To First Sight or Not To First Sight

February 15 2016 by convey

Esparza-085FIRST LOOKThat is the question that every couple must make about their wedding ceremony.  Should the bride and groom see each other before the ceremony for a First Sight or should they wait to see each other until the ceremony?  There are benefits to either choice and both influence your photo timeline in ways you might not have considered.

First, some quick background.  Today, many couples choose to wait to see each other until the ceremony for the romance and excitement of it, but did you know that’s not how this tradition originated?  Kelsie Allen at BridalGuide.com shares that it started in the days when arranged marriages were the norm.  “[The bride’s father] feared that if the groom met the bride before the wedding and thought she wasn’t attractive, he’d call off the wedding, casting shame onto the bride and her family. Therefore, it became tradition that the bride and groom were only allowed to meet at the wedding ceremony so that the groom did not have the opportunity to change his mind.”

Aren’t we lucky that today’s weddings are more romantic than the arranged marriages of yesteryear?

So how does a first sight affect your photos and especially your photo timeline?  The primary influence it has on your timeline is when photos involving both the bride and groom can be taken.  With a first sight, all photos can be taken before the ceremony.  This allows for more time focusing just on the bride and groom and also for getting a lot of the traditional family shots.  If you’re a fan of natural light, a first look can also be beneficial since taking these photos before the ceremony means there will likely be more sunlight.

The tradition of waiting to see each other until the ceremony will also affect your photo timeline.  All photos with both the bride and groom will need to be taken between the ceremony and reception.  There are still plenty of shots that can be taken prior to the ceremony (bride w/bridesmaids, bride w/family, groom w/ groomsmen, groom w/family, etc), but the photos focusing specifically on the couple and the group shots that have both bride and groom can only be taken after the ceremony.  This will need to be taken into account when planning the start time for your reception and planning for what your guests will do until then.  Many couples plan a cocktail hour or a slide show to entertain their guests during this time.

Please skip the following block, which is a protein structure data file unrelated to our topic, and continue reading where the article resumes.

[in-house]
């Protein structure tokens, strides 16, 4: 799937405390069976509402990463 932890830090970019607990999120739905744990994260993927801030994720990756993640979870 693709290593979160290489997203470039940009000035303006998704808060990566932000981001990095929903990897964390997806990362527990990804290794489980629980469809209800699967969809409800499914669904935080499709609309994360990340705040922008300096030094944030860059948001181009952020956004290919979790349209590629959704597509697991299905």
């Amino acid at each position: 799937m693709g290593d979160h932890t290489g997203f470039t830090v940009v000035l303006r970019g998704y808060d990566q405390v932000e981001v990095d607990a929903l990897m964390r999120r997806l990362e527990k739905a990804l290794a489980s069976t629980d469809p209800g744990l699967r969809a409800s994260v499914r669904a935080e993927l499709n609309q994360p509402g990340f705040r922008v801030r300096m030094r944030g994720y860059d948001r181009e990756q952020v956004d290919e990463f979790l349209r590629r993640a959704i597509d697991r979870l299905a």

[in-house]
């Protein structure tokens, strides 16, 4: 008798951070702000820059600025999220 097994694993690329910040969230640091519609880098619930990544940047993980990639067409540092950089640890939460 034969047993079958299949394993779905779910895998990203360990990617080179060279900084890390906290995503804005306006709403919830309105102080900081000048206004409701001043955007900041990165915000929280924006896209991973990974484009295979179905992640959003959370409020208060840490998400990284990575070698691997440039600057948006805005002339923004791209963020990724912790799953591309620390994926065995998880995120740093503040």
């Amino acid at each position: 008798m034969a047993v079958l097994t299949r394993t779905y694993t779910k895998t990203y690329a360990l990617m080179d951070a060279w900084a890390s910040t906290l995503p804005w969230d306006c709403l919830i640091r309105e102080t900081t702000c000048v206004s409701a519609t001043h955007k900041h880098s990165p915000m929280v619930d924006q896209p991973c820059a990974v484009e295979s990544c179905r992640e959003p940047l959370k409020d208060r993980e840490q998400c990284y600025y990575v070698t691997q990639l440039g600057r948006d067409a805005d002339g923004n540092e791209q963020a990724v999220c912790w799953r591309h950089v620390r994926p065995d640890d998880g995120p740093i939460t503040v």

Regardless of which you choose – first sight or waiting – it is important to communicate with your photographer about all timeline decisions.  At Convey Studios, we work with you every step of the way to create a realistic timeline that works with your vision.

Once a timeline has been finalized, it is also important to share the plan with all family & friends who will be photographed so everyone knows where they need to be and when.  A common hangup for timelines is when family members aren’t present and ready.  Consider delegating one family member from each side of the family to assist the photographer in finding the family members to be photographed.  This will help to keep things running smoothly.

Ultimately, the decision to have a first sight or to wait lies with you and your fiancé.  There is no wrong decision and your photographer will be able to work with either choice to create a timeline that fits with your vision.  Remember to communicate with everyone – photographer, friends, and family members – and everything should run smoothly and according to plan. And for more information, click here to learn more about our Dallas-Fort Worth Wedding Photography service!


About Author

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Sesha Smith
Owner & Photographer of Convey Studios

Sesha has been photographing weddings since 1998. She has so many favorite things from photographing weddings that she can’t pick just one: the bride’s mom helping her daughter get her wedding dress on, the first time a groom sees the bride and he tries to hold back tears.